Expungement Lawyer | Serving Seaford, NY
Charged With A Crime? Don't Wait, Call To Speak To An Attorney TODAY! Former Prosecutors - Father/Daughter Team
Whether you face a misdemeanor or felony, you need to contact an experienced criminal defense attorney who has successfully handled many similar cases. Attorneys Richard Lerner and Kimberly Lerner make up the father-daughter team at the Nassau County law firm of Lerner & Lerner, P.C. We are both former prosecutors and have more than 50 years of combined legal …
Expungement is the process to clear a criminal record, such as arrests, investigations and convictions, from public view so prospective employers, landlords, insurance companies, and others conducting background checks will not see it. Expungment is particularly desirable to clear offenses committed as a juvenile, however, law enforcement will still see the criminal record.
If you meet certain eligibility requirements, you may file an expungment petition with the court. It is in your interest to consult a Seaford expungement attorney to complete the petition and represent you when the court considers the petition.
No matter what your legal issue may be, it is always best to seek legal help early in the process. An attorney can help secure what is likely to be the best possible outcome for your situation and avoid both unnecessary complications or errors.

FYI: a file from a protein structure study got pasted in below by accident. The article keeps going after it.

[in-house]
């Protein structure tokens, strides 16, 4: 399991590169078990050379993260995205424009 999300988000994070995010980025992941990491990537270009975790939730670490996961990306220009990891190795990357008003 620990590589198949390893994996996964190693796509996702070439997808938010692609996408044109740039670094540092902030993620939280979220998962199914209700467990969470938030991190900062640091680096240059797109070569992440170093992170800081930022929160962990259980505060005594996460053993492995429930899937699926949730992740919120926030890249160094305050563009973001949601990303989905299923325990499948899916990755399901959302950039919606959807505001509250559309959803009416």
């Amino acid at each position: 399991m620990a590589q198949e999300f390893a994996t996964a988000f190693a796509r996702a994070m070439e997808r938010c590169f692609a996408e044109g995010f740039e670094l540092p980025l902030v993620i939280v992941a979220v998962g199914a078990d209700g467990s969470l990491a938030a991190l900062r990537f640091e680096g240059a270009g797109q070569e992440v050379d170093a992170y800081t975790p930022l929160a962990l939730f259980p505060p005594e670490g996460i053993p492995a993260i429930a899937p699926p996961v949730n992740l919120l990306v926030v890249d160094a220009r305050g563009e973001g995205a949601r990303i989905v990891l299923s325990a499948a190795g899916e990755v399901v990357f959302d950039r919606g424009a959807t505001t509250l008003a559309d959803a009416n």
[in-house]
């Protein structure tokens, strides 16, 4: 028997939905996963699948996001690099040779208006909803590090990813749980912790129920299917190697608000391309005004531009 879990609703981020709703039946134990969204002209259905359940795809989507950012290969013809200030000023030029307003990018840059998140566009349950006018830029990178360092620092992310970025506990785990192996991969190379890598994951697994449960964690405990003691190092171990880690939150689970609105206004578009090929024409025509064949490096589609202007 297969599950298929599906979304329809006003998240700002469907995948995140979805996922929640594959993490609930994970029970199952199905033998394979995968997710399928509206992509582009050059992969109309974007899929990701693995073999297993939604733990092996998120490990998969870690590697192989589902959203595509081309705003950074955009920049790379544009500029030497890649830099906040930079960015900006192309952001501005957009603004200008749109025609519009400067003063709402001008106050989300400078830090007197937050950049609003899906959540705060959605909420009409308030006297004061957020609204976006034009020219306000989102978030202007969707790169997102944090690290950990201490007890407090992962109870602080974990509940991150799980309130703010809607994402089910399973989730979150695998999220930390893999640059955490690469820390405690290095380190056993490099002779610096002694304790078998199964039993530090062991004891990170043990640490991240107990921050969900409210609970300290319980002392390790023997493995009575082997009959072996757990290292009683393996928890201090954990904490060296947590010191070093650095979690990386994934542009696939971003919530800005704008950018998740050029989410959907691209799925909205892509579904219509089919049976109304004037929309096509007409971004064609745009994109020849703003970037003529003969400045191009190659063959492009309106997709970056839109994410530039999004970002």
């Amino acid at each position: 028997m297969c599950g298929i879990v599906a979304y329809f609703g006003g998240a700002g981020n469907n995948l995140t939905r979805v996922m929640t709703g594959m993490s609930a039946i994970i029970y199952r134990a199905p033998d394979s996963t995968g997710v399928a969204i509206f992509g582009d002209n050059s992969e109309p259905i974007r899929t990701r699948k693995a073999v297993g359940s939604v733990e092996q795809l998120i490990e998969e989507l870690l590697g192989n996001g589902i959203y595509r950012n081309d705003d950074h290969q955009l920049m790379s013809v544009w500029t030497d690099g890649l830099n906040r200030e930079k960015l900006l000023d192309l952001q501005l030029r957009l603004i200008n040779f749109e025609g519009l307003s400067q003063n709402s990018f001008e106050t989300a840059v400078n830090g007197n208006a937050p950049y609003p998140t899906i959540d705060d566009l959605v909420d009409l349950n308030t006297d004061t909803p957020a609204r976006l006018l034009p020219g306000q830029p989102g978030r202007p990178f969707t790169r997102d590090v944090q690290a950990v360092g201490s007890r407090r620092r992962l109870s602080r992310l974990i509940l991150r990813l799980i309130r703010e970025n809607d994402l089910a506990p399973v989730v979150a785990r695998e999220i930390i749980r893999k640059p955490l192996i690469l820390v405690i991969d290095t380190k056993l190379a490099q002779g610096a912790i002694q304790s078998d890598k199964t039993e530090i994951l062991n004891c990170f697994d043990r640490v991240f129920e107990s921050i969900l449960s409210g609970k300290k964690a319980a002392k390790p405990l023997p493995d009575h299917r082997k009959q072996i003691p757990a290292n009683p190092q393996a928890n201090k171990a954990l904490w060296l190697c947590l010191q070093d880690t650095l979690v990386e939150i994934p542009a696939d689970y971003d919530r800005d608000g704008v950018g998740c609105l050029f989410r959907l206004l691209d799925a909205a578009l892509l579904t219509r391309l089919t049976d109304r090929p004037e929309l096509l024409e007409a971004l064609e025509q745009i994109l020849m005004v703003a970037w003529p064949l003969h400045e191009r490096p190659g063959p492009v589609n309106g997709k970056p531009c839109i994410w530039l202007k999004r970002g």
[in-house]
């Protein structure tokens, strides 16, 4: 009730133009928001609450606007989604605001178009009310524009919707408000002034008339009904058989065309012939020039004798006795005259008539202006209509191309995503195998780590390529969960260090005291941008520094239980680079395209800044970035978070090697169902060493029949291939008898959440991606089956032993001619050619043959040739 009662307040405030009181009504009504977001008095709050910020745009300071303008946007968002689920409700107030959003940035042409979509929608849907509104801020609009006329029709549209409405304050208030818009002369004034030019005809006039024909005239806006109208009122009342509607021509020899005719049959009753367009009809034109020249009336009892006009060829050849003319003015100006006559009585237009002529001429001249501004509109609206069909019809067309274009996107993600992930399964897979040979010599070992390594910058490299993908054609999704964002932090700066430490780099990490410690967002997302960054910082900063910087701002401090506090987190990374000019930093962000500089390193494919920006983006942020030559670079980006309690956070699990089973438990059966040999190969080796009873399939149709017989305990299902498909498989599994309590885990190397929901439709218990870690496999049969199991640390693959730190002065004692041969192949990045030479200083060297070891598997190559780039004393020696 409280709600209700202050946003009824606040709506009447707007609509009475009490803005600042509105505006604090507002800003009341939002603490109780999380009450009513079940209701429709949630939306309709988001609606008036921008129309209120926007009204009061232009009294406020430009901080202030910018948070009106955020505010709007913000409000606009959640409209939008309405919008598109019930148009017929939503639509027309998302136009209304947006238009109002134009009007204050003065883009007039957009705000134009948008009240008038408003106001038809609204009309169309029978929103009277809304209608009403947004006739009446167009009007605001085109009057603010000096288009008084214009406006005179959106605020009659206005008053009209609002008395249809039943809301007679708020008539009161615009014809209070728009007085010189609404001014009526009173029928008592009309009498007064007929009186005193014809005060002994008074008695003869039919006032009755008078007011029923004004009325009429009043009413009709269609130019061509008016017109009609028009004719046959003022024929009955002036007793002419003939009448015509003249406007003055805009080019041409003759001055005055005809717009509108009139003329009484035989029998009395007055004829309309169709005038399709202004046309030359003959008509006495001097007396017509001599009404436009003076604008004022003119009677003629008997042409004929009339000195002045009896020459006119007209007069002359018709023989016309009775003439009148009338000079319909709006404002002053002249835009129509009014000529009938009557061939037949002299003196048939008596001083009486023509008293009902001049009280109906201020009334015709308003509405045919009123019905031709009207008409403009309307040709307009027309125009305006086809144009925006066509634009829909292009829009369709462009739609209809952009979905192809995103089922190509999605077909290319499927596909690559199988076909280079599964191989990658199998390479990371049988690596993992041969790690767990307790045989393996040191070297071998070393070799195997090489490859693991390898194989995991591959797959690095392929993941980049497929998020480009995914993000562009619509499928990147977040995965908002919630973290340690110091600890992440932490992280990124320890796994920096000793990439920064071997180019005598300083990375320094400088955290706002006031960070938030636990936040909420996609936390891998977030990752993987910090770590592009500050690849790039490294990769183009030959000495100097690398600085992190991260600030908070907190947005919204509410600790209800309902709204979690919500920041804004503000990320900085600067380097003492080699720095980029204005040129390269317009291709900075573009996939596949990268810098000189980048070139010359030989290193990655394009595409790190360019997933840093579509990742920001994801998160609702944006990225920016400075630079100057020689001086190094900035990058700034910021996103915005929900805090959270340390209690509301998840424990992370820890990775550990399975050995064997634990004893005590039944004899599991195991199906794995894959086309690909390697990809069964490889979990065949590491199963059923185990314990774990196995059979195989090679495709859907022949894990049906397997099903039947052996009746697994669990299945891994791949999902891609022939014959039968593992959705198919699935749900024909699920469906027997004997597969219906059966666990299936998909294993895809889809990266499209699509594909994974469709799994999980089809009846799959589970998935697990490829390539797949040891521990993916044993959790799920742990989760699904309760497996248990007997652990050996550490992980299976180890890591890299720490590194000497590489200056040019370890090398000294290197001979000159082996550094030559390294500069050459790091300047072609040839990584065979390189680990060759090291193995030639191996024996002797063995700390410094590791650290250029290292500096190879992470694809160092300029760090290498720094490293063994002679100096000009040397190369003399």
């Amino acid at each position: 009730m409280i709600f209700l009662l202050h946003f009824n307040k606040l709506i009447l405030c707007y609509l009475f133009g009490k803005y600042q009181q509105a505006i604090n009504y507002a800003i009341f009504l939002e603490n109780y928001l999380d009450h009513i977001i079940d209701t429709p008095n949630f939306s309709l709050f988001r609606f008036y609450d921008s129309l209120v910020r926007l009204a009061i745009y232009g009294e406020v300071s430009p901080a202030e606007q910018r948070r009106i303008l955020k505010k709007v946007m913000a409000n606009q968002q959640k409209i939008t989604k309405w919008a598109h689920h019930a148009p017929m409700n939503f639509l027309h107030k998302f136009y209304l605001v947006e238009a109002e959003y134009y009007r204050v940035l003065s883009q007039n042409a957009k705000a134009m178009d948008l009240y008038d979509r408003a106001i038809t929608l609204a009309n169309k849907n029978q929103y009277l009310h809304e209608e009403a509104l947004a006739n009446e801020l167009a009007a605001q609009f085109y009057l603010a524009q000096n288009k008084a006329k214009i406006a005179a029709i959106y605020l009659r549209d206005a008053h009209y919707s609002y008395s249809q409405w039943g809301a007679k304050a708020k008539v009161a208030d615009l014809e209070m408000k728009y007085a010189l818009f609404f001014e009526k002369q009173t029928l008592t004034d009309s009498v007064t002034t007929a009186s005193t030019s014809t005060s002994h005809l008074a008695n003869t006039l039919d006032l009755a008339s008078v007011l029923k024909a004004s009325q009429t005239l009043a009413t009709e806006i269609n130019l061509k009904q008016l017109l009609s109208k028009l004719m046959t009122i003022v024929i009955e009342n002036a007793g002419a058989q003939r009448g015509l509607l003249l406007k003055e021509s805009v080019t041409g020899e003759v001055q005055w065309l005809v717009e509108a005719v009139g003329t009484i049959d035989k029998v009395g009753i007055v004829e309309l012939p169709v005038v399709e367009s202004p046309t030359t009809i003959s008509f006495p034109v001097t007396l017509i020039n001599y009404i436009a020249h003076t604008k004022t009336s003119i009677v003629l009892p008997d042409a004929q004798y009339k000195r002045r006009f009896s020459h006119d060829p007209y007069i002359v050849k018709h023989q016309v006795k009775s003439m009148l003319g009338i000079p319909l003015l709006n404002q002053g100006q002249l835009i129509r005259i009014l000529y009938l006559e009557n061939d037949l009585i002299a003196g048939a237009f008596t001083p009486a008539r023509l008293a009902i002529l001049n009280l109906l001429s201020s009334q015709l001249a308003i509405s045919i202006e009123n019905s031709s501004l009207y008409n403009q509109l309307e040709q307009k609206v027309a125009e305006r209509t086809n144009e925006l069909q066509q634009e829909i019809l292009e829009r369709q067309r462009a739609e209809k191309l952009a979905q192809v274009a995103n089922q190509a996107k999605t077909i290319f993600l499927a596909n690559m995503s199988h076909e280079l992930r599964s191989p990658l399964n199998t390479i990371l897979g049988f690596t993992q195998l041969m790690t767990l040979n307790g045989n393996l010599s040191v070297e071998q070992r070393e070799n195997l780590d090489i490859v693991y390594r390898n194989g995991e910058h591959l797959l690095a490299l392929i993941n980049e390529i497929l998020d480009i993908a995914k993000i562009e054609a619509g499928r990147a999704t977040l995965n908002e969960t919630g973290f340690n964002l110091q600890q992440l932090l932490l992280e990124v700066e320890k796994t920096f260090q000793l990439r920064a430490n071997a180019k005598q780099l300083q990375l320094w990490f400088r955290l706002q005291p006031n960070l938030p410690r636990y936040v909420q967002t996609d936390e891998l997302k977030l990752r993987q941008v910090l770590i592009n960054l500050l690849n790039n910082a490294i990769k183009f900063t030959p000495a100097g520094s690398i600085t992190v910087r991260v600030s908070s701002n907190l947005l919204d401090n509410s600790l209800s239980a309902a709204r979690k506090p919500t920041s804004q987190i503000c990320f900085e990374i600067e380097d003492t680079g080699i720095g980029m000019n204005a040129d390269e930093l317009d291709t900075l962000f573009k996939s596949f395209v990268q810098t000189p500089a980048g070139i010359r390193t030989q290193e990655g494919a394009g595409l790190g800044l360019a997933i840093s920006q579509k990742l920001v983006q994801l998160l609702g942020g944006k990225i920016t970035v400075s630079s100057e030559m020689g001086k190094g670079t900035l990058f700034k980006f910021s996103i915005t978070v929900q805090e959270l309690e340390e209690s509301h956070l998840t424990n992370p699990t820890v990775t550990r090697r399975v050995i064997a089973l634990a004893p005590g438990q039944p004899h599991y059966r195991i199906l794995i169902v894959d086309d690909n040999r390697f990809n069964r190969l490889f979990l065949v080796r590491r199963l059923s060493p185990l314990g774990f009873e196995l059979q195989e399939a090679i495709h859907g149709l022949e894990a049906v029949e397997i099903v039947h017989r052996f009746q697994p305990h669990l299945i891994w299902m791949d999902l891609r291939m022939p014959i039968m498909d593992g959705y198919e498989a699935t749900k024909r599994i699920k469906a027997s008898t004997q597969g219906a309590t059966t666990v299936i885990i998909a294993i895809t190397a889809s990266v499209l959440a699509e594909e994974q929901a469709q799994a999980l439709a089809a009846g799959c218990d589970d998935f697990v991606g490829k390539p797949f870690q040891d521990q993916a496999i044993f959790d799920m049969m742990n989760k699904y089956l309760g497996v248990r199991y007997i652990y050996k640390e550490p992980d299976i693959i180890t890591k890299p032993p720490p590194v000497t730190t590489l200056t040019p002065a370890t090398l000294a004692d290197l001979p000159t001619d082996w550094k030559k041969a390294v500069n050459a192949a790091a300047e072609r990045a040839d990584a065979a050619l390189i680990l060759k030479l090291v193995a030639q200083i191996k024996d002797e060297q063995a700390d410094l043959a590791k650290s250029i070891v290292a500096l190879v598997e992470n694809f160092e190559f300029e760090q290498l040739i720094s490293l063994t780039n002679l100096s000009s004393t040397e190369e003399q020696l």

An attorney consultation should provide you with enough information so that you can make an informed decision on whether to proceed with legal help.
Experience. Regardless of the type of legal matter you need help with, an experienced attorney will usually be able to get you better results.
Competence. Determine an attorney's expertise by asking about their track record for the issue you need help with resolving.
Fit. There are plenty of good attorneys out there; make sure you find one you are comfortable working with.
Pro se - This Latin term refers to representing yourself in court instead of hiring professional legal counsel. Pro se representation can occur in either criminal or civil cases.
Statute - Refers to a law created by a legislative body. For example, the laws enacted by Congress are statutes.
Subject matter jurisdiction - Requirement that a particular court have authority to hear the claim based on the specific type of issue brought to the court. For example, the U.S. Bankruptcy Court only has subject matter jurisdiction over bankruptcy filings, therefore it does not have the authority to render binding judgment over other types of cases, such as divorce.
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